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March 7, 2004
Hybrid Cars Still More Expensive, Less Reliable

The Los Angeles Times takes a look at the so-far unfulfilled promise of electric-gasoline hybrid cars like the Toyota Prius, the darling of the Hollywood set, and determines that hybrids may not be the answer:

But consumer advocates say the marketing glosses over a few things, including the true operating cost of the cars, despite their fabled fuel economy. "If you're looking at this purely as a pocketbook decision, the hybrid won't work," says Gabriel Shenhar, senior auto test engineer for Consumer Reports magazine, although he has no quarrel with the hybrids' environmental credentials. ...

Although the Prius and Honda's Civic and Insight hybrids do get terrific gas mileage, in real-world use they rarely match the extraordinary fuel economy the Environmental Protection Agency gets on its test circuit.

The federal government is gradually rolling back the tax deduction hybrid buyers can claim it was $2,000 last year but $1,500 this year. Unless Congress renews it, the deduction will keep declining until it disappears in 2007.

Analysts at Internet car shopping and information service say the technology that makes hybrids appealing is improving so quickly that today's vehicles are likely to depreciate faster than conventional cars as new hybrids arrive.

The second bullet point can, of course, be corrected by simply extending the tax benefits that currently exist. The final bullet point plainly states the generic risk taken by consumers who become early adopters in technology. It's the first bullet point that causes the most concern to me. While the manufacturers are proclaiming the EPA tests that show 60 MPG on the highway and 51 MPG in the city, Consumer Reports' figures are significantly lower: in the low 40s for the Prius, and the Times reports anecdotal evidence for the Honda Civic Hybrid. Back when I bought my first car, a Datsun (now Nissan) 210 with manual transmission, I regularly got 38 MPG combined highway/city driving, and that was in California with all of the emissions equipment installed. Adding all of the expensive and difficult-to-replace electrical systems have only improved the fuel efficiency, and therefore emissions, by less than 20%.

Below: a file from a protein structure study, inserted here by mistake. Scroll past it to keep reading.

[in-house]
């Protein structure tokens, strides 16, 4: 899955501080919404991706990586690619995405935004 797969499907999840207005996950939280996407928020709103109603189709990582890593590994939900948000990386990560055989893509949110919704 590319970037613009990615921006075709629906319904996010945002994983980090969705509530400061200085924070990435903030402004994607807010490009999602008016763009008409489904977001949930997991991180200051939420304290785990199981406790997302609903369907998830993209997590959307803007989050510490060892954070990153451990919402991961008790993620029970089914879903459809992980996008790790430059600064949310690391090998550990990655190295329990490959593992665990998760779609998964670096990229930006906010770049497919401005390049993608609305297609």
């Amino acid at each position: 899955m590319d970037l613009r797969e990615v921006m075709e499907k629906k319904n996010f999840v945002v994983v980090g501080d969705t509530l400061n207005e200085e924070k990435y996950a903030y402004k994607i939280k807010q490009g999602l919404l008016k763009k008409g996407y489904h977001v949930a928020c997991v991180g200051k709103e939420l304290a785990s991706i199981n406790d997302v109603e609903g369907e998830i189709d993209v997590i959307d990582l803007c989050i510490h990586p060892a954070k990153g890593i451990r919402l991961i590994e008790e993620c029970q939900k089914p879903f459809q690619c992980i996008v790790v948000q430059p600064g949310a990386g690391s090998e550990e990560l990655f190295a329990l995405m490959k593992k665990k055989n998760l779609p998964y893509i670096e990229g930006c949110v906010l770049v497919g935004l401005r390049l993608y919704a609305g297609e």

However, the environmental benefit has also been far from proven. Right now, the hybrids rely on commercial electrical power for recharging the large banks of batteries. Even supporters of this technology acknowledge that since commercial power is highly reliant on fossil fuels, there is no environmental benefit to hybrids. In fact, given the higher efficiency of the internal-combustion engine, widespread use of the hybrid would actually increase emissions overall. And this doesn't take into account the disposal issue of the huge battery banks used in hybrids once they no longer function properly.

Hybrid electric/gasoline vehicles are simply not the answer, not while commercial power producers continue to use fossil fuels to produce the electricity that powers the cars. Alternate-fuel technology, such as hydrogen, should continue to be explored as a clean-fuel solution for our vehicles, or else we need to invest heavily in fuel-cell generators for commercial power, or nuclear power, or both.

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Posted by Ed Morrissey at March 7, 2004 12:25 PM

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